Subject(s)
Female , Humans , Antifungal Agents/pharmacology , Candida albicans/drug effects , Fluconazole/pharmacology , Voriconazole/pharmacology , Chile , Candida albicans/genetics , Candida albicans/isolation & purification , Drug Resistance, Fungal , Gene Expression Regulation, Fungal , Genes, Fungal/genetics , Real-Time Polymerase Chain Reaction , RNA, Fungal/genetics
13.
Braz. j. microbiol ; 45(3): 813-820, July-Sept. 2014. tab
Article in English | LILACS | ID: lil-727007

ABSTRACT

Cryptococcus neoformans and C. gattii are pathogenic yeasts that cause life-threatening diseases in humans and animals. Iron is an essential nutrient for virtually every organism as it functions as a cofactor in numerous essential enzymatic reactions. In the literature, the competition for iron between microbes and mammalian hosts during infection is well documented. In this study, we used representational difference analysis (RDA) in order to gain a better understanding of how C. gattii responds to iron starvation. A total of 15 and 29 genes were identified as having altered expression levels due to iron depletion after 3 h and 12 h, respectively. Of these, eight genes were identified in both libraries. The transcripts were related to many biological processes, such as cell cycle, ergosterol metabolism, cell wall organization, transportation, translation, cell respiration and the stress response. These data suggest a remodeling of C. gattii metabolism during conditions of iron deprivation.


Subject(s)
Cryptococcus gattii/genetics , Cryptococcus gattii/metabolism , Gene Expression Profiling , Iron/metabolism , Stress, Physiological , Cryptococcus gattii/physiology , Genes, Fungal
14.
Braz. j. microbiol ; 45(2): 439-445, Apr.-June 2014. graf, tab
Article in English | LILACS | ID: lil-723099

ABSTRACT

The time courses for production of fungal biomass, lipid, phenolic and arachidonic acid (ARA) as well as expression of the genes involved in biosynthesis of ARA and lipid were examined in Mortierella alpina CBS 754.68. A significant increase in the arachidonic acid content in lipids that coincided with reduced levels of lipid was obtained. Reduced gene expression occurred presumably due to the steady reduction of carbon and nitrogen resources. However, these energy resources were inefficiently compensated by the breakdown of the accumulated lipids that in turn, induced up-regulated expression of the candidate genes. The results further indicated that the expression of the GLELO encoding gene is a rate-limiting step in the biosynthesis of ARA in the early growth phase.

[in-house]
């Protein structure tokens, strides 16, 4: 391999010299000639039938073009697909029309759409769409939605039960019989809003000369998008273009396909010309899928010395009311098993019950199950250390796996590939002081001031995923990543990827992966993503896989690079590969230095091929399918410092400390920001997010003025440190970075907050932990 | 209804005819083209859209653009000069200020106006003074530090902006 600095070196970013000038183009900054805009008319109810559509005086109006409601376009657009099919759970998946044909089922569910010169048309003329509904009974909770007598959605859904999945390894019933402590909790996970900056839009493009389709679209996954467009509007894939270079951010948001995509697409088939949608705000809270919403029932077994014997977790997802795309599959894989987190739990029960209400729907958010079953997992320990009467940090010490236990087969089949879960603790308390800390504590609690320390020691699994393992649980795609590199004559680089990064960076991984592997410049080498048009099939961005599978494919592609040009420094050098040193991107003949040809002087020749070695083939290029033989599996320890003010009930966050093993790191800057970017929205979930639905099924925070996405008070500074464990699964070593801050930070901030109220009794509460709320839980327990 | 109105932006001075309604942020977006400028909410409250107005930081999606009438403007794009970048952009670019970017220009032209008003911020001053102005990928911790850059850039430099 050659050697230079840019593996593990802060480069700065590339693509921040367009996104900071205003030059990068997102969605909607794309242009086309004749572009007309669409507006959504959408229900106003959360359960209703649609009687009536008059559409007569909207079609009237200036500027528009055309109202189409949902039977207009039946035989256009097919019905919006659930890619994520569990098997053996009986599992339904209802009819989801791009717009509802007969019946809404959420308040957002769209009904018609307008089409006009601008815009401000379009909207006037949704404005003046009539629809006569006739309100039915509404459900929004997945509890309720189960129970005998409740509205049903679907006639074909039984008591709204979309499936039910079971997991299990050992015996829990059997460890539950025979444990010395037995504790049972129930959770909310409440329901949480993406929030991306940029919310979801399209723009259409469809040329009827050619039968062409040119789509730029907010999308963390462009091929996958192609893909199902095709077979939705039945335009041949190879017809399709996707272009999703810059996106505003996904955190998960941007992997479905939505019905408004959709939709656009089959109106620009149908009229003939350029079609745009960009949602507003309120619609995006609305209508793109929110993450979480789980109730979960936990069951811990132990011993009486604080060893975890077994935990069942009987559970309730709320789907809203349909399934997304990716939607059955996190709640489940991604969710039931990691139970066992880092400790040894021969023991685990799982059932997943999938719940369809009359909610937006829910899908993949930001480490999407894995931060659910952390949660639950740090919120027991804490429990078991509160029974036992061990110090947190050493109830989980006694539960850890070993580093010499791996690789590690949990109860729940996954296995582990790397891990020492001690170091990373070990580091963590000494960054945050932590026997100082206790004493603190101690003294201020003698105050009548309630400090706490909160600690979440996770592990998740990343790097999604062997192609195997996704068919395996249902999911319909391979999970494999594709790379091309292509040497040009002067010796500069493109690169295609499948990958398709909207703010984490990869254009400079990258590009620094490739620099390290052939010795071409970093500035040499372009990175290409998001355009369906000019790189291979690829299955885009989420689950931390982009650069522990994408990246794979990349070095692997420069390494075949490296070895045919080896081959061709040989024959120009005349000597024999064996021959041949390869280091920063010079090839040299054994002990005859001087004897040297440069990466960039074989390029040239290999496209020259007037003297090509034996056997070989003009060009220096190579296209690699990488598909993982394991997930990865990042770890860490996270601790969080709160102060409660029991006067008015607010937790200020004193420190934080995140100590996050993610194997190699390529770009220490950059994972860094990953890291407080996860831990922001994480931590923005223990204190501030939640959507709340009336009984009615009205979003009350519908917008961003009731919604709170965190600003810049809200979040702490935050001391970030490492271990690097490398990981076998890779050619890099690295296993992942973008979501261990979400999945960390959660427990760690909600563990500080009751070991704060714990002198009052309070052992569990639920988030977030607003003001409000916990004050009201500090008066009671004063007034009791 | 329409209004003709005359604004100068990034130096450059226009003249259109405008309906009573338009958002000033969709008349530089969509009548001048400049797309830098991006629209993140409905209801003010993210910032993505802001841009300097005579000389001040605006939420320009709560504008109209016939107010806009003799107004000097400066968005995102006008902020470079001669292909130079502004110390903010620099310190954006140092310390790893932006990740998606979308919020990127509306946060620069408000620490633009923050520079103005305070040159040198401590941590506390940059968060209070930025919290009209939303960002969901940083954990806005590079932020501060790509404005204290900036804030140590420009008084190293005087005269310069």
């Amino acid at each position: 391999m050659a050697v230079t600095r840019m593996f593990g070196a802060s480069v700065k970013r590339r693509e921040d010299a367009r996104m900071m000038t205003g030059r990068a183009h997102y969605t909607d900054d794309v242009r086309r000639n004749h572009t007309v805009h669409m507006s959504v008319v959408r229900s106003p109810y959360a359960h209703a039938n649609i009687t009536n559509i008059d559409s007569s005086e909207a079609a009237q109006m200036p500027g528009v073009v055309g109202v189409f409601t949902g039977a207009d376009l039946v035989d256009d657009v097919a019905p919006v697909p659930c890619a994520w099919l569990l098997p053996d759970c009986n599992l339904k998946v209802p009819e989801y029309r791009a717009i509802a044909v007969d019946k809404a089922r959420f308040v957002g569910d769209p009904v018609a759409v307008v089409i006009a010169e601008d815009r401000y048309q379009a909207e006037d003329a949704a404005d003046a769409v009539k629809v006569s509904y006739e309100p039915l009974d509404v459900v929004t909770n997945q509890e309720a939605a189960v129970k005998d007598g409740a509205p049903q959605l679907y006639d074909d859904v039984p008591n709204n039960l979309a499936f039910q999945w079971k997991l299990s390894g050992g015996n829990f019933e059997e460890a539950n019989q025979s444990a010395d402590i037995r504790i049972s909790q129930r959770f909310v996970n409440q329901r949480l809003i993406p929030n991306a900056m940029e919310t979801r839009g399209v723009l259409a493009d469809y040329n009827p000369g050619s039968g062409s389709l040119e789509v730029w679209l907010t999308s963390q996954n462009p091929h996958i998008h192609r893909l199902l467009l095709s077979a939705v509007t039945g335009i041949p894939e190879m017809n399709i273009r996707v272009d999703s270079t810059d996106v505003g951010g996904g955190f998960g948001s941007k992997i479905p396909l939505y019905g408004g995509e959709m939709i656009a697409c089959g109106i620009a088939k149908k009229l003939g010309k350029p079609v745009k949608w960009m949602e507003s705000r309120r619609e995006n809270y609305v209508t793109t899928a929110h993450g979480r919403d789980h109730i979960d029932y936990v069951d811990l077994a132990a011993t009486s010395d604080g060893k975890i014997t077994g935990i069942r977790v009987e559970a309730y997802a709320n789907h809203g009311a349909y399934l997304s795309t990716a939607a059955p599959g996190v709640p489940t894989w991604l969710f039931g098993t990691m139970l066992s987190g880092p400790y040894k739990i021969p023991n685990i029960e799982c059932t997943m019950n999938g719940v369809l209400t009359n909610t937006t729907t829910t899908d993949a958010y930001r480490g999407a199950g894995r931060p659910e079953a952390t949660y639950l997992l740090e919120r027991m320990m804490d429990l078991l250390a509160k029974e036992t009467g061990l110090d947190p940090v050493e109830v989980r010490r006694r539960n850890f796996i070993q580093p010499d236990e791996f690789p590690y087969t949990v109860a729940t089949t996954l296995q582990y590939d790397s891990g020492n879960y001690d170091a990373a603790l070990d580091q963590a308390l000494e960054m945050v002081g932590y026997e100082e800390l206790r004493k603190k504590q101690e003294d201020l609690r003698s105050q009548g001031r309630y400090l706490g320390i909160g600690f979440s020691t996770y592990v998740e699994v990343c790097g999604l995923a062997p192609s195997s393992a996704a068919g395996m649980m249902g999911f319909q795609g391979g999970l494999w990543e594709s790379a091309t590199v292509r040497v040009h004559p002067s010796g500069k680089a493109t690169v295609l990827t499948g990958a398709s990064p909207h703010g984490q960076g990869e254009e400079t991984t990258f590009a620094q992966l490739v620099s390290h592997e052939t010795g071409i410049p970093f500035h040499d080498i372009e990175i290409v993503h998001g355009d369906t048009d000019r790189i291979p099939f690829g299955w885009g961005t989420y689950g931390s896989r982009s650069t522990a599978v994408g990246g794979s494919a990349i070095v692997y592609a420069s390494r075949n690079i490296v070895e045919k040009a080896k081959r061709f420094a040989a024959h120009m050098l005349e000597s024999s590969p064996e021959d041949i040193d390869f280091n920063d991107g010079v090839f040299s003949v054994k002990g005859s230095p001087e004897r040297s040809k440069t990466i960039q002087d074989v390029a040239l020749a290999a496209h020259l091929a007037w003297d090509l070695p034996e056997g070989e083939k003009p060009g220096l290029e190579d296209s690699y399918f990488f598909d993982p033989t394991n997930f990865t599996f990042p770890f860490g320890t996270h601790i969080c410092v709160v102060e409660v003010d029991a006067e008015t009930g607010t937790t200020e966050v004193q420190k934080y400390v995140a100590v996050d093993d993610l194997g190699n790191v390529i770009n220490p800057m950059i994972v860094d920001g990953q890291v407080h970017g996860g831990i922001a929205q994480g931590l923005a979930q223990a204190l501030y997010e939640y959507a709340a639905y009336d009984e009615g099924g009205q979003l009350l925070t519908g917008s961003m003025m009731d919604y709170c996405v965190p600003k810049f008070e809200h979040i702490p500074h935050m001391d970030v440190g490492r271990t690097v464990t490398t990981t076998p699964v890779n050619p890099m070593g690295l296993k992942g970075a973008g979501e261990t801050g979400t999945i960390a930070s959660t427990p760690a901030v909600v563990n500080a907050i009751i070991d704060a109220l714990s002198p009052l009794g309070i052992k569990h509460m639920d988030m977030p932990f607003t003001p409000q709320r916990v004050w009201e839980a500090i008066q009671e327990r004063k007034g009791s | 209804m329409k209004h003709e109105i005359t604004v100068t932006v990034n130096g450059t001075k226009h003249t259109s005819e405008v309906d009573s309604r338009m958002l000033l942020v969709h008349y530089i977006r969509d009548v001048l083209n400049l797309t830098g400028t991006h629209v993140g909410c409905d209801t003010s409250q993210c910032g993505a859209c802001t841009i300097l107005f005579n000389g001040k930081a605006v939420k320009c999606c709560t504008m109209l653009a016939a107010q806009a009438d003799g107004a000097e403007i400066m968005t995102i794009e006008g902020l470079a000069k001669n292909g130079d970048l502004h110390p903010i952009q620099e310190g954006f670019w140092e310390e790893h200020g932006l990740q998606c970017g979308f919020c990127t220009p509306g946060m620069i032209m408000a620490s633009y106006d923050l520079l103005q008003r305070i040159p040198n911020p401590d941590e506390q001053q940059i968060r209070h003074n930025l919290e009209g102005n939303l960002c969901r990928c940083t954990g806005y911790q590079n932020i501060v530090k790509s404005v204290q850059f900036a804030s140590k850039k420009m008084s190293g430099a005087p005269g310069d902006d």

Subject(s)
Arachidonic Acid/biosynthesis , Biosynthetic Pathways/genetics , Gene Expression Profiling , Mortierella/genetics , Mortierella/metabolism , Carbon/metabolism , Genes, Fungal , Nitrogen/metabolism , Real-Time Polymerase Chain Reaction
15.
Braz. j. microbiol ; 44(1): 317-323, 2013. ilus
Article in English | LILACS | ID: lil-676905

ABSTRACT

Phytate is the primary storage form of phosphate in plants. Monogastric animals like poultry, pigs and fishes have very low or no phytase activities in their digestive tracts therefore, are incapable to efficiently utilize phytate phosphorus from the feed. Phytase from microbial sources are supplemented to feedstuff of these to increase the uptake of phytate phosphorus. In the present work efforts were made to isolate and characterize proficient phytase producing fungi from soil. Phytase producing fungi were isolated using phytate specific medium. Fungal isolates were selected according to their higher phytase activities. These isolates were further characterized and identified by morphological and microscopic analysis and confirmed by amplification of 18S rRNA gene, using specific primers. This gene was subsequently sequenced and phylogenetic affiliations were assigned. Fungal isolates were identified as various species of Aspergillus. Phytases from these fungi could be utilized as a feed additive in poultry and swine industries.


Subject(s)